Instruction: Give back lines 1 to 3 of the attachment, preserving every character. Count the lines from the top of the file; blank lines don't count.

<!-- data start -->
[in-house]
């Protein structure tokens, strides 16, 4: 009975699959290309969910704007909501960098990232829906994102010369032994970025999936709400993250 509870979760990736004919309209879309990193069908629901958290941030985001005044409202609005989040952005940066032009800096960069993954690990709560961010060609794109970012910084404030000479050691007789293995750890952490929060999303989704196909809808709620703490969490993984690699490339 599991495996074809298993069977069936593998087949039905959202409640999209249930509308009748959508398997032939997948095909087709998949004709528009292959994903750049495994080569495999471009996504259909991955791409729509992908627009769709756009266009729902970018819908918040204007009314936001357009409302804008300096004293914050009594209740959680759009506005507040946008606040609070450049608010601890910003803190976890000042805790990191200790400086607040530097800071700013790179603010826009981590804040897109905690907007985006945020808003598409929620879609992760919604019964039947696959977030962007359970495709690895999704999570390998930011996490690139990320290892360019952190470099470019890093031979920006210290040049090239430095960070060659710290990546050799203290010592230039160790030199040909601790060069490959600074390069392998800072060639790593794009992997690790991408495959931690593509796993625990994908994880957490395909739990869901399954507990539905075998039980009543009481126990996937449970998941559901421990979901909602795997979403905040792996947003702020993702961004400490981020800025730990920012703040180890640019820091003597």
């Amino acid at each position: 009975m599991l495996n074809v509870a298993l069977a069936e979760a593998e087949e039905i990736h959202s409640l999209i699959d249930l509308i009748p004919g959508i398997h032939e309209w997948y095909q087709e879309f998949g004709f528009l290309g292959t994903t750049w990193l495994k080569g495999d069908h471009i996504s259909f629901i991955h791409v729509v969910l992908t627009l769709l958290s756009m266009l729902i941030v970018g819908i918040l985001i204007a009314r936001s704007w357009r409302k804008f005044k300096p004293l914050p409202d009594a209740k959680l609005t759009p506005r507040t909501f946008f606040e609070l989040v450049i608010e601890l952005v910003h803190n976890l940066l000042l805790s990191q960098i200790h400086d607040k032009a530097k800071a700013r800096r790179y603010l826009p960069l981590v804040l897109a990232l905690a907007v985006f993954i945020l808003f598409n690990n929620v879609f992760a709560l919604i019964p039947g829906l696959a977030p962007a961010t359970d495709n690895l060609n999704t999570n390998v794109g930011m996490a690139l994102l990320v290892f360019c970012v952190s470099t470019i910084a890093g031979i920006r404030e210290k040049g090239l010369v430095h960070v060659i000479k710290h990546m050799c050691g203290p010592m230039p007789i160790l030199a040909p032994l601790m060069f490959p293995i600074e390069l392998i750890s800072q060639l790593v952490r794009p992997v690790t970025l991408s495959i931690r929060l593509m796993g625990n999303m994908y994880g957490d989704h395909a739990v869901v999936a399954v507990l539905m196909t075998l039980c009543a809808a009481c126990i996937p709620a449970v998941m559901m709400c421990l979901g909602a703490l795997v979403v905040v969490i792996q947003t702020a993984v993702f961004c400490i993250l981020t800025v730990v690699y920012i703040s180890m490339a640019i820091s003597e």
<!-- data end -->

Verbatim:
[in-house]
């Protein structure tokens, strides 16, 4: 009975699959290309969910704007909501960098990232829906994102010369032994970025999936709400993250 509870979760990736004919309209879309990193069908629901958290941030985001005044409202609005989040952005940066032009800096960069993954690990709560961010060609794109970012910084404030000479050691007789293995750890952490929060999303989704196909809808709620703490969490993984690699490339 599991495996074809298993069977069936593998087949039905959202409640999209249930509308009748959508398997032939997948095909087709998949004709528009292959994903750049495994080569495999471009996504259909991955791409729509992908627009769709756009266009729902970018819908918040204007009314936001357009409302804008300096004293914050009594209740959680759009506005507040946008606040609070450049608010601890910003803190976890000042805790990191200790400086607040530097800071700013790179603010826009981590804040897109905690907007985006945020808003598409929620879609992760919604019964039947696959977030962007359970495709690895999704999570390998930011996490690139990320290892360019952190470099470019890093031979920006210290040049090239430095960070060659710290990546050799203290010592230039160790030199040909601790060069490959600074390069392998800072060639790593794009992997690790991408495959931690593509796993625990994908994880957490395909739990869901399954507990539905075998039980009543009481126990996937449970998941559901421990979901909602795997979403905040792996947003702020993702961004400490981020800025730990920012703040180890640019820091003597």
């Amino acid at each position: 009975m599991l495996n074809v509870a298993l069977a069936e979760a593998e087949e039905i990736h959202s409640l999209i699959d249930l509308i009748p004919g959508i398997h032939e309209w997948y095909q087709e879309f998949g004709f528009l290309g292959t994903t750049w990193l495994k080569g495999d069908h471009i996504s259909f629901i991955h791409v729509v969910l992908t627009l769709l958290s756009m266009l729902i941030v970018g819908i918040l985001i204007a009314r936001s704007w357009r409302k804008f005044k300096p004293l914050p409202d009594a209740k959680l609005t759009p506005r507040t909501f946008f606040e609070l989040v450049i608010e601890l952005v910003h803190n976890l940066l000042l805790s990191q960098i200790h400086d607040k032009a530097k800071a700013r800096r790179y603010l826009p960069l981590v804040l897109a990232l905690a907007v985006f993954i945020l808003f598409n690990n929620v879609f992760a709560l919604i019964p039947g829906l696959a977030p962007a961010t359970d495709n690895l060609n999704t999570n390998v794109g930011m996490a690139l994102l990320v290892f360019c970012v952190s470099t470019i910084a890093g031979i920006r404030e210290k040049g090239l010369v430095h960070v060659i000479k710290h990546m050799c050691g203290p010592m230039p007789i160790l030199a040909p032994l601790m060069f490959p293995i600074e390069l392998i750890s800072q060639l790593v952490r794009p992997v690790t970025l991408s495959i931690r929060l593509m796993g625990n999303m994908y994880g957490d989704h395909a739990v869901v999936a399954v507990l539905m196909t075998l039980c009543a809808a009481c126990i996937p709620a449970v998941m559901m709400c421990l979901g909602a703490l795997v979403v905040v969490i792996q947003t702020a993984v993702f961004c400490i993250l981020t800025v730990v690699y920012i703040s180890m490339a640019i820091s003597e």